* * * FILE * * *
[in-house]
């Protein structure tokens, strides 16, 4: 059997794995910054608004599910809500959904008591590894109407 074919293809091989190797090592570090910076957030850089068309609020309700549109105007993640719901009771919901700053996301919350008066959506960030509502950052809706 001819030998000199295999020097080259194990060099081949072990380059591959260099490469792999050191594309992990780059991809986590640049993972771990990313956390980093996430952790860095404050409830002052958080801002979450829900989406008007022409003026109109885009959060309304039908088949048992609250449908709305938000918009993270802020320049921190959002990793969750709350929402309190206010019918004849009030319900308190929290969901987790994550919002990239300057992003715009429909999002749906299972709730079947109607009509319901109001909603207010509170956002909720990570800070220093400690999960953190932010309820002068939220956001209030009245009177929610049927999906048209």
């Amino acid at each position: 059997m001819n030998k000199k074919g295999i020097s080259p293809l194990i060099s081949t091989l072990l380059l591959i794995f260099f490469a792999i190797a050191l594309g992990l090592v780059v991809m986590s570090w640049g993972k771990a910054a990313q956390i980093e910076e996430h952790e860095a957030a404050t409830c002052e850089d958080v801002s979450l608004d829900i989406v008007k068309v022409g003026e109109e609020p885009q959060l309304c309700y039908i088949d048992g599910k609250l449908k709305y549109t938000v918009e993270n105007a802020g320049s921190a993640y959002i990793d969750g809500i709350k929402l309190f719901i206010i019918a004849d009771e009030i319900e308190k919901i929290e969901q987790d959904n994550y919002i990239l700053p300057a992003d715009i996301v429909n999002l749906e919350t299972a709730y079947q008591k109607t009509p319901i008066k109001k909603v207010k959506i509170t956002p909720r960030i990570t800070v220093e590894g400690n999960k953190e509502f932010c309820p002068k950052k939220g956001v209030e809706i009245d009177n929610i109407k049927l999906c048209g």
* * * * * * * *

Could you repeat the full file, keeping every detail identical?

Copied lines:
[in-house]
């Protein structure tokens, strides 16, 4: 059997794995910054608004599910809500959904008591590894109407 074919293809091989190797090592570090910076957030850089068309609020309700549109105007993640719901009771919901700053996301919350008066959506960030509502950052809706 001819030998000199295999020097080259194990060099081949072990380059591959260099490469792999050191594309992990780059991809986590640049993972771990990313956390980093996430952790860095404050409830002052958080801002979450829900989406008007022409003026109109885009959060309304039908088949048992609250449908709305938000918009993270802020320049921190959002990793969750709350929402309190206010019918004849009030319900308190929290969901987790994550919002990239300057992003715009429909999002749906299972709730079947109607009509319901109001909603207010509170956002909720990570800070220093400690999960953190932010309820002068939220956001209030009245009177929610049927999906048209």
């Amino acid at each position: 059997m001819n030998k000199k074919g295999i020097s080259p293809l194990i060099s081949t091989l072990l380059l591959i794995f260099f490469a792999i190797a050191l594309g992990l090592v780059v991809m986590s570090w640049g993972k771990a910054a990313q956390i980093e910076e996430h952790e860095a957030a404050t409830c002052e850089d958080v801002s979450l608004d829900i989406v008007k068309v022409g003026e109109e609020p885009q959060l309304c309700y039908i088949d048992g599910k609250l449908k709305y549109t938000v918009e993270n105007a802020g320049s921190a993640y959002i990793d969750g809500i709350k929402l309190f719901i206010i019918a004849d009771e009030i319900e308190k919901i929290e969901q987790d959904n994550y919002i990239l700053p300057a992003d715009i996301v429909n999002l749906e919350t299972a709730y079947q008591k109607t009509p319901i008066k109001k909603v207010k959506i509170t956002p909720r960030i990570t800070v220093e590894g400690n999960k953190e509502f932010c309820p002068k950052k939220g956001v209030e809706i009245d009177n929610i109407k049927l999906c048209g």